The HPC’s legislative recommendations also include action to limit excessive prices for both healthcare services and prescription drugs, cap hospital price growth, subject the pharmaceutical sector to more scrutiny, and hold health insurers accountable for passing along savings to consumers.
Representing insurers, Massachusetts Association of Health Plans Senior Vice President Liz Leahy said rising healthcare spending is driven by “persistent increases in the prices that doctors, hospitals and other providers charge,” concentration of services in higher-cost areas, and “excessive spending growth for prescription drugs.”
The organization endorsed the HPC’s push to subject pharmaceutical manufacturers and pharmacy benefit managers to additional data review and to bring that industry into the fold for the annual cost trends hearing.
“It is a grave disservice to our state’s cost containment efforts for pharmaceutical companies to continue to be absent from the conversation, particularly as prescription drug prices continue to outpace inflation and price increases for any other medical commodity or service,” Leahy said.
Seltz, hitting on a similar theme, said pharmaceutical spending “is a large part” of the state’s healthcare footprint but is “exempt from all of the other accountability and transparency mechanisms.”
Last year, the Senate approved a wide-ranging bill aimed at lowering prescription drug costs and boosting access to medications, building on similar legislation the chamber advanced in 2019. In both sessions, the measure died in the House.
Leahy said MAHP supports pharmaceutical spending oversight reforms included in that bill, a version of which Friedman refiled this session (S 749).
Pharmaceutical industry groups did not testify at Wednesday’s hearing.
In its annual report published Monday, the Center for Health Information and Analysis said pharmacy spending outpaced all other categories and grew from $10.6 billion in 2019 to $12.7 billion in 2021 before accounting for rebates.
Massachusetts Biotechnology Council Chief Corporate Affairs Officer Zach Stanley said in response to the report that “increases in utilization are the most likely cause, not increased cost of drugs.”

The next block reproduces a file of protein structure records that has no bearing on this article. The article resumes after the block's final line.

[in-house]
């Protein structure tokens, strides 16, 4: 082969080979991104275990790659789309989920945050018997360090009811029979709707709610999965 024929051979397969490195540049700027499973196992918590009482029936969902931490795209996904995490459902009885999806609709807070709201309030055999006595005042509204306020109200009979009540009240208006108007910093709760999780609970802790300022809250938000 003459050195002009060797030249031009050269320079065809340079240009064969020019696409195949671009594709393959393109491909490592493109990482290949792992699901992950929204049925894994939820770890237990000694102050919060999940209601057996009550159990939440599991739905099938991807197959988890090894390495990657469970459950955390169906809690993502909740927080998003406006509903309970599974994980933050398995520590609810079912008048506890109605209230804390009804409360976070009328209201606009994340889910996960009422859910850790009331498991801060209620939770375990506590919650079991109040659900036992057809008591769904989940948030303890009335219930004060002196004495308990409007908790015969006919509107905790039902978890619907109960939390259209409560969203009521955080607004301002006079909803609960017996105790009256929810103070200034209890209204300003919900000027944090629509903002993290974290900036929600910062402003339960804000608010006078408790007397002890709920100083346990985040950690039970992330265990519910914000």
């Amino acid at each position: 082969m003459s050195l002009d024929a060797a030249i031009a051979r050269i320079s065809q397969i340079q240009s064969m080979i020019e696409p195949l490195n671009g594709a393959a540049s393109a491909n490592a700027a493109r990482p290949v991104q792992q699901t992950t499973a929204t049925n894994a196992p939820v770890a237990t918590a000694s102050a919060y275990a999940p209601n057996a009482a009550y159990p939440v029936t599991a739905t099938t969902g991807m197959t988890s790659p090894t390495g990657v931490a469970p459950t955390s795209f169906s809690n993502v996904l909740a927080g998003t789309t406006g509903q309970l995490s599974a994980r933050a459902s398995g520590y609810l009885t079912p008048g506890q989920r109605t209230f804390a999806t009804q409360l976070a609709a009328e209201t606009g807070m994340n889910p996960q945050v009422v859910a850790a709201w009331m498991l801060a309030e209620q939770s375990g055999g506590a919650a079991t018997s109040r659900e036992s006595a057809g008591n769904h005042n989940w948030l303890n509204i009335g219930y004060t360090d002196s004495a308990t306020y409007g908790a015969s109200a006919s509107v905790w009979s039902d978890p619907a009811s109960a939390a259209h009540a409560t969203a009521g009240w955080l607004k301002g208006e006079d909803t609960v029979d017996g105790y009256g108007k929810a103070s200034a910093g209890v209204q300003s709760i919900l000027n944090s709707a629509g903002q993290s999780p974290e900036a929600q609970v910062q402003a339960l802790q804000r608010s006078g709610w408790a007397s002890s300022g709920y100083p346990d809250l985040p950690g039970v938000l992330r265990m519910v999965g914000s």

“During a pandemic, an increase in the utilization of medicines that can keep people healthy and out of the hospital should be viewed as money well spent,” Stanley said.
While hospitals and other providers grapple with potent staffing shortages that could put services even further out of reach, Massachusetts Health and Hospital President and CEO Steve Walsh said he is concerned the state’s approach to controlling health care spending “has not adapted at the same pace as our approach to building our workforce and changing our delivery system.”
“The benchmark simply wasn’t designed to measure the biggest cost drivers in today’s market. Healthcare providers have done whatever it takes to adjust to those cost pressures and remain accessible for their patients, and those measures have come with staggering prices,” Walsh said.
He cited several factors behind the trend, including surging inflation, Bay Staters seeking the care they delayed during the pandemic, and high pharmaceutical prices, but the workforce challenges were top of the list.
Walsh said in the fiscal year 2022, Massachusetts hospitals spent more than $1.5 billion on “travel labor” to fill necessary openings with temporary workers, reflecting a 610 percent increase from before the COVID-19 pandemic.
“If you back that out of the equation to create the benchmark, we absolutely crush it,” he said. “This is the single biggest cost pressure for every hospital and health system as we speak, and there’s no way to account for it in the current way we approach the benchmark.”
The HPC plans to vote on April 12 on whether to modify the benchmark for 2024, ahead of an April 15 statutory deadline to set the target.